Enrol on this twelve week talks programme to gain expert advice on the care and conservation of your period house. The talks will be of particular interest to owners of houses listed as Protected Structures or located within Architectural Conservation Areas. These talks will also benefit building professionals and practitioners and are approved for CPD by the Royal Institute of Architects of Ireland, Engineers Ireland, the Irish Planning Institute and the Heritage Contractors.

Download the full Conserving your Dublin Period House programme or visit events page.

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Permanent closure of the Georgian House Museum, Dublin

25.01.2021

Posted by IGS

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Permanent closure of the Georgian House Museum, Dublin

The permanent closure of the ESB's Georgian House Museum at No. 29 Fitzwilliam Street will be a sad and significant loss to the public presentation of Dublin's eighteenth-century heritage. Announced through a planning application with Dublin City Council which seeks a change of use of the building from museum to residential purposes, the ESB have indicated that the move is being driven by a number of factors including "budgetary realities" and a "changed cultural environment".

Though this may be so, since its opening in 1991 when Dublin held the position of European Cultural Capital the museum has provided an unique opportunity for visitors to experience the architecture and the fine and decorative arts of a Georgian townhouse. The ESB is to be commended for its vision in creating the museum and sustaining it for so many years and in doing so demonstrated its credentials as a company with a “commitment to preserving Ireland’s heritage and environment”. In tempering this praise, it should be noted that the reconstruction and refurbishment of the house and of its neighbours in the late 1980s was on foot of an agreement with Dublin Corporation allowing the ESB to exceed standard plot ratios for nearby office blocks.

If the closure of the Georgian House Museum on Fitzwilliam Street is inevitable, the ESB should continue its commitment to Dublin's heritage through leading a drive for an alternative location. While the city possesses some very fine museums located within townhouses such as the Little of Museum of Dublin and No 14 Henrietta Street, these do not fully capture or present original home life of a Georgian townhouse.

Prof. Christine Casey has noted that "the city house was an occasion for the display of wealth and status, of presenting and doing justice to one's place in society" (The Eighteenth-Century Dublin Town House, 2010). With its Georgian House Museum the ESB sought to explore this from the basement through to the attic and in doing so provided a glimpse as to how Dublin’s many Georgian houses may have been furnished and lived in over 200 years ago.

With other Georgian cities such as Edinburgh and Bath presenting this important part of their histories through dedicated townhouse museums, it would be to the detriment of Dublin if its residents and visitors were no longer able to have a similar experience.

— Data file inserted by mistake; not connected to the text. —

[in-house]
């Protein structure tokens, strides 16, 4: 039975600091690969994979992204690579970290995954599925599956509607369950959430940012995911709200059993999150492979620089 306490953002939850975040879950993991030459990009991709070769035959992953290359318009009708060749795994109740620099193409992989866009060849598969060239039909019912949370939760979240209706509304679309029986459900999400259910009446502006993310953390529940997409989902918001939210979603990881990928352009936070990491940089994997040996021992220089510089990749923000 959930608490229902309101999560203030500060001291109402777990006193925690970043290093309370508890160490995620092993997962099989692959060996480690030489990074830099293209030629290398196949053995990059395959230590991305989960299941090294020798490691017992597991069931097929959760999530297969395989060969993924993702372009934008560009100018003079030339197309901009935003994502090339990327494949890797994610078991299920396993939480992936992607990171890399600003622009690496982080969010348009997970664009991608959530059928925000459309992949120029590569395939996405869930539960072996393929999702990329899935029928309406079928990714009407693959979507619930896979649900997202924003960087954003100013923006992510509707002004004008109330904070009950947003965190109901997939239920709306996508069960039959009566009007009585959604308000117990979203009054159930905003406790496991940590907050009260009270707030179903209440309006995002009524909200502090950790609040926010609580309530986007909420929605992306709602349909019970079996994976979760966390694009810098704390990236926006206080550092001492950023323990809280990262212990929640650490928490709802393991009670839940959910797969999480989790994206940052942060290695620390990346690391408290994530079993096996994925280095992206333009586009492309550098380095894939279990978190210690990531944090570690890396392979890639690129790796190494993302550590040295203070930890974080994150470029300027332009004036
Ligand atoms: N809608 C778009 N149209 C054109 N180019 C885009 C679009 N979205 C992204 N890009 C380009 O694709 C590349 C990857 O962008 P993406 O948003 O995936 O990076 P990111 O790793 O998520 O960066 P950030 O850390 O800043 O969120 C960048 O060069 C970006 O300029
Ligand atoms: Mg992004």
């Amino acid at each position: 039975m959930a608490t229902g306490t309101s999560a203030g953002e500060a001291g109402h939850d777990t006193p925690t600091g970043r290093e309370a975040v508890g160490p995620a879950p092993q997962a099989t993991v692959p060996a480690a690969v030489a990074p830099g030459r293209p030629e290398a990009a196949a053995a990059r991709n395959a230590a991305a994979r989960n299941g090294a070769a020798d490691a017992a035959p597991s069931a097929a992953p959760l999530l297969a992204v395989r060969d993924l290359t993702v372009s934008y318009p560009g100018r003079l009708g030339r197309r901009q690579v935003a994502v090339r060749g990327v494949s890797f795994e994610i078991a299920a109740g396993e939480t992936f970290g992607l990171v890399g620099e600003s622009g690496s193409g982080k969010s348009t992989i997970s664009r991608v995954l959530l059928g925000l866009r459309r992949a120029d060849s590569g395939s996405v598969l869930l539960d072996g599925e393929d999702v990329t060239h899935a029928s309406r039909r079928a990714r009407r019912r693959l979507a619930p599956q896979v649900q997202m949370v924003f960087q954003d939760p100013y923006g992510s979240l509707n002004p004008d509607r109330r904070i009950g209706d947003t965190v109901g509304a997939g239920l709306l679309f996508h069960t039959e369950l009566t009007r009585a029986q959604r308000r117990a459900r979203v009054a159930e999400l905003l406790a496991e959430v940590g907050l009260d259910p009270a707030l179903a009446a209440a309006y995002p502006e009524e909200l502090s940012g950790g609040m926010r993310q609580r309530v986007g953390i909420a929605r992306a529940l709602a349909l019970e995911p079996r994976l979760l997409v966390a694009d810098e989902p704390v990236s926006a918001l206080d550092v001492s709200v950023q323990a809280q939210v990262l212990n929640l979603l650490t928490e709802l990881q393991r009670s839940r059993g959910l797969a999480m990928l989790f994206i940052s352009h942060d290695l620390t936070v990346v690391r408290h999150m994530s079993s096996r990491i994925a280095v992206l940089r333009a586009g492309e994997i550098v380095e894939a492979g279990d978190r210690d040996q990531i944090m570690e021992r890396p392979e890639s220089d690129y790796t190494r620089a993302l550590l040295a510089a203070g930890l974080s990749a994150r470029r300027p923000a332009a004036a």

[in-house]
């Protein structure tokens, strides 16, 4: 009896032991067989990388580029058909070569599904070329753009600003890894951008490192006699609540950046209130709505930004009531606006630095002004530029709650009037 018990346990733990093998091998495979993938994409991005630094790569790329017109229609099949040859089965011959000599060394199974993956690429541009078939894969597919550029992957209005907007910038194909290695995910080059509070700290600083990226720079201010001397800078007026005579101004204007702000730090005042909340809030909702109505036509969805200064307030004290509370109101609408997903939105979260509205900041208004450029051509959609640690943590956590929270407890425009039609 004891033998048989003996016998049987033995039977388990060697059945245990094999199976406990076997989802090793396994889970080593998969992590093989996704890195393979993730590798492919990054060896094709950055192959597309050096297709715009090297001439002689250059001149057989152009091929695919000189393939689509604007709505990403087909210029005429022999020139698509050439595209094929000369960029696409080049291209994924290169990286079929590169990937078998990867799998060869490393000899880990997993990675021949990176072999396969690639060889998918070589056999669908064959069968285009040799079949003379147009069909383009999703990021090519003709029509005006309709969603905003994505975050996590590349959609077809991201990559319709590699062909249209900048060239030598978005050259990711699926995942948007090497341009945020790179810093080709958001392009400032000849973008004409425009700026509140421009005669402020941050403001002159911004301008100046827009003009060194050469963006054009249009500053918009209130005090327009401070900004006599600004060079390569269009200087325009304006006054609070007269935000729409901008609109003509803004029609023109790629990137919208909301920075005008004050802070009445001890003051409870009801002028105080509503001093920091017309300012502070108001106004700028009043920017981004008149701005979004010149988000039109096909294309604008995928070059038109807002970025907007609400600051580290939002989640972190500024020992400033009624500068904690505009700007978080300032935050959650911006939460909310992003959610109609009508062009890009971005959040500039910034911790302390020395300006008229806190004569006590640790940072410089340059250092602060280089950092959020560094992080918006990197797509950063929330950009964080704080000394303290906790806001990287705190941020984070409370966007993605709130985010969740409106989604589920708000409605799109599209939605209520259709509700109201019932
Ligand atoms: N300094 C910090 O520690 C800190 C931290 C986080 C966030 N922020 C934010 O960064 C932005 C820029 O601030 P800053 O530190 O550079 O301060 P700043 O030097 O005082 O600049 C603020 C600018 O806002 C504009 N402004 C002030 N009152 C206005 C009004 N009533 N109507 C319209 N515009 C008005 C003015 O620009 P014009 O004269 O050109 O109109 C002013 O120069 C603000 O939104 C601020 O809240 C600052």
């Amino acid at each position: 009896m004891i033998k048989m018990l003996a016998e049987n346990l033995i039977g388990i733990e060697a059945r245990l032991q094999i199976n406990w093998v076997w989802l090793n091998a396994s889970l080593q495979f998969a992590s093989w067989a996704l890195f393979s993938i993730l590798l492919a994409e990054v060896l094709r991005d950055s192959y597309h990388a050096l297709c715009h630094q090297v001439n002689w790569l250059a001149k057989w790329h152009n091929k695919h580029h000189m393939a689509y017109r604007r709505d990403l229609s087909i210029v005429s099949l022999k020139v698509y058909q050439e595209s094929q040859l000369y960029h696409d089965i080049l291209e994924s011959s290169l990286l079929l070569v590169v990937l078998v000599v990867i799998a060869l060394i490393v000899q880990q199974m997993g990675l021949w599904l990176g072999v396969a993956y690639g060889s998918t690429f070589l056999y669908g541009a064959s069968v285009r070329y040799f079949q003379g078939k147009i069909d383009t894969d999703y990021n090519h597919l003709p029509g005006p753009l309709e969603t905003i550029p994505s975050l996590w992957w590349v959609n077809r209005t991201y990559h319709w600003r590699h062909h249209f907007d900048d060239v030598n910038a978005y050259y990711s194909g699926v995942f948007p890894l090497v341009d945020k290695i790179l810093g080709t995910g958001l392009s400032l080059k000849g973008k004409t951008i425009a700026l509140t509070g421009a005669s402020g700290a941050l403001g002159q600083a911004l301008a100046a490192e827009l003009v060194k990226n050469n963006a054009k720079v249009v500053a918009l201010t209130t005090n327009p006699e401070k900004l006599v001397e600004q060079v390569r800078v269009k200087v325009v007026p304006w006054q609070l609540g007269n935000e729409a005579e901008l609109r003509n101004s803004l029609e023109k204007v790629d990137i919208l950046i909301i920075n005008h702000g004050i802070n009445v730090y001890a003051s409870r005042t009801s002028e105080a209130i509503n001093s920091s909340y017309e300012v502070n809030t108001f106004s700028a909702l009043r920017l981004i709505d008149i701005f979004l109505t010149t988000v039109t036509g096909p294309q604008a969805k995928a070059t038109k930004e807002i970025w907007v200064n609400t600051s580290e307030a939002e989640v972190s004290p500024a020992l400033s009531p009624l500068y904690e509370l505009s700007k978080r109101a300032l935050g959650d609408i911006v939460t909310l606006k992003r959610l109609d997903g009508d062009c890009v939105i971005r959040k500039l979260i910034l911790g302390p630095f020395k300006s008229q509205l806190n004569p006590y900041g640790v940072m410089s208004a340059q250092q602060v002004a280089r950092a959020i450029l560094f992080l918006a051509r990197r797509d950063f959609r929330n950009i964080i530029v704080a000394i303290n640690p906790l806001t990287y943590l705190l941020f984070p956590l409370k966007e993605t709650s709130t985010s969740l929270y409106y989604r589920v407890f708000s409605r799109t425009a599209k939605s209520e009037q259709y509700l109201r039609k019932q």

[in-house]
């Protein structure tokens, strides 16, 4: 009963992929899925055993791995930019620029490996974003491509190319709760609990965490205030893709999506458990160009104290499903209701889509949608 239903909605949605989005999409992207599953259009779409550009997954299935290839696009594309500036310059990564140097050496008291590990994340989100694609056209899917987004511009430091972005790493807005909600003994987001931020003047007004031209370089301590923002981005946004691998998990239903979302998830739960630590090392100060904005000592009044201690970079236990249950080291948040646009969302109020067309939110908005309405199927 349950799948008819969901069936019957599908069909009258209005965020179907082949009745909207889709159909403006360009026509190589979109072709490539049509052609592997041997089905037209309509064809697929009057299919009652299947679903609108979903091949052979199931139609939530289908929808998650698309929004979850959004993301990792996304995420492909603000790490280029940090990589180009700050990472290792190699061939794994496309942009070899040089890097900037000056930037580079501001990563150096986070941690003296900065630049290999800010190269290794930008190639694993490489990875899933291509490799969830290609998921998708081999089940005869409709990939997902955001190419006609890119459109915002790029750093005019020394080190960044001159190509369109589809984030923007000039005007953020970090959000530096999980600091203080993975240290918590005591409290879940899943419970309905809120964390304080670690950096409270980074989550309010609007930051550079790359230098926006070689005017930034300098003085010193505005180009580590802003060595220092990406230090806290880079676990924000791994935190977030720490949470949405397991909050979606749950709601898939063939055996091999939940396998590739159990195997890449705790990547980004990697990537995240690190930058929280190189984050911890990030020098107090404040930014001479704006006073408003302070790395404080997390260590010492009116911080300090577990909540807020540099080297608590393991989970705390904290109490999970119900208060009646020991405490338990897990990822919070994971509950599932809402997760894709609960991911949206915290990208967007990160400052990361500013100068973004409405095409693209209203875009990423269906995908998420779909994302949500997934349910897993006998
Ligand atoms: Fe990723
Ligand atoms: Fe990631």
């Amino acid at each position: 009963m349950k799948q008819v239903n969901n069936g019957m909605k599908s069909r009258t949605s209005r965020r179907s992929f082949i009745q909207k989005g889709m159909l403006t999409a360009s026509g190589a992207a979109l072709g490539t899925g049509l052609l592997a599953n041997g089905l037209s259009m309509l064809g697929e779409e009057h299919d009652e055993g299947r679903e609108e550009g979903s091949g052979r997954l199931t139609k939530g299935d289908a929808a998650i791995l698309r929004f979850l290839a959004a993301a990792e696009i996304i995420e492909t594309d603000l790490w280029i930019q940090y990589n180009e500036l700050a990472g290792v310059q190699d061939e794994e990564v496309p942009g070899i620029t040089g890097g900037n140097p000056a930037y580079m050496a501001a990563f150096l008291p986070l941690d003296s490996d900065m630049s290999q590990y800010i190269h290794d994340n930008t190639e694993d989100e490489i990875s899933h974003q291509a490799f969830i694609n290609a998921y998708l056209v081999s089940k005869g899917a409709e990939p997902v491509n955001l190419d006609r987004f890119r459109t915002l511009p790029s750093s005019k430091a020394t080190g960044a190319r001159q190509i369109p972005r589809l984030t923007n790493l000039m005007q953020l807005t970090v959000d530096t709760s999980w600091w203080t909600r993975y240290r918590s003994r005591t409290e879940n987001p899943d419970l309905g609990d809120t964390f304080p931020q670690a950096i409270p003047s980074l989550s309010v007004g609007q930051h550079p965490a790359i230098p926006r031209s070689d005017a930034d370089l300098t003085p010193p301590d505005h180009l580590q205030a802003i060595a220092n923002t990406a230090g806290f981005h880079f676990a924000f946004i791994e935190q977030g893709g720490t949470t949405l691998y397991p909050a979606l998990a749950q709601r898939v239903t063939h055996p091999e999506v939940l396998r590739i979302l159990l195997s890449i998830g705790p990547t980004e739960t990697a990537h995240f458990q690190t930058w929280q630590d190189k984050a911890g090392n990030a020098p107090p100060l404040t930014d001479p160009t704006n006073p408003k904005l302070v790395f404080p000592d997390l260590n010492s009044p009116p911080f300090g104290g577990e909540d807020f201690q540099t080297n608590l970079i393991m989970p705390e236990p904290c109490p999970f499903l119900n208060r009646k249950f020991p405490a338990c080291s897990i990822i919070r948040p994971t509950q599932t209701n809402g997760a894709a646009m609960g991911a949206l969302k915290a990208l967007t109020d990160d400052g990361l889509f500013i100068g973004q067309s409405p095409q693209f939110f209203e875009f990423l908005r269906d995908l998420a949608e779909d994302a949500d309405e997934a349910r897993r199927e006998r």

Image Credit: http://www.numbertwentynine.ie/

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2020 Desmond Guinness Scholarship awarded to Priscilla Sonnier

08.01.2021

Posted by IGS


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The 2020 Desmond Guinness Scholarship was awarded to Priscilla Sonnier to support her PhD research on portraits of elite Irishwomen and how they evolved throughout the eighteenth-century to reflect the ‘patriotic’ sensibilities of the Protestant Ascendancy. Ms Sonnier is a PhD candidate at University College Dublin.

Nele Lüttman's study on 'German Architects in England and Ireland 1700-1750' was also acknowledged, and she was awarded the Desmond Guinness Prize.

The Scholarship and Prize were announced by Dr David Fleming, please click here to watch the announcement.

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Planning Matters - Flesk Castle, Co. Kerry

08.01.2021

Posted by IGS

The IGS has objected to the proposed development of a house to the front of Flesk Castle, Co. Kerry that would intrude upon its principal view to the west towards the Lakes of Killarney and the mountains beyond. Flesk Castle was built on an elevated site in a Gothic Revival style c. 1820 to the design of its owner, John Coltsmann, with a possible professional input from the Pain brothers. Having stood as a ruin since the 1930s, it is being given a new lease of life through the vision and dedication of its current owners who should be encouraged in their endeavours in every way. Building a new house that would compromise views that are integral to its architectural and historic interest would certainly not be the best means of achieving this. The IGS submission can be read in full by clicking here.

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IGS Offices Closed for Christmas Break

22.12.2020

Posted by IGS

The Irish Georgian Society offices will be closed from Wednesday, 23rd December and will reopen on Monday, 4th January.

The Irish Georgian Society Bookshop will also be closed for this period - Any orders made after 23rd December will be processed when we reopen on 11th January 2021.

Wishing you a happy Christmas and New Years.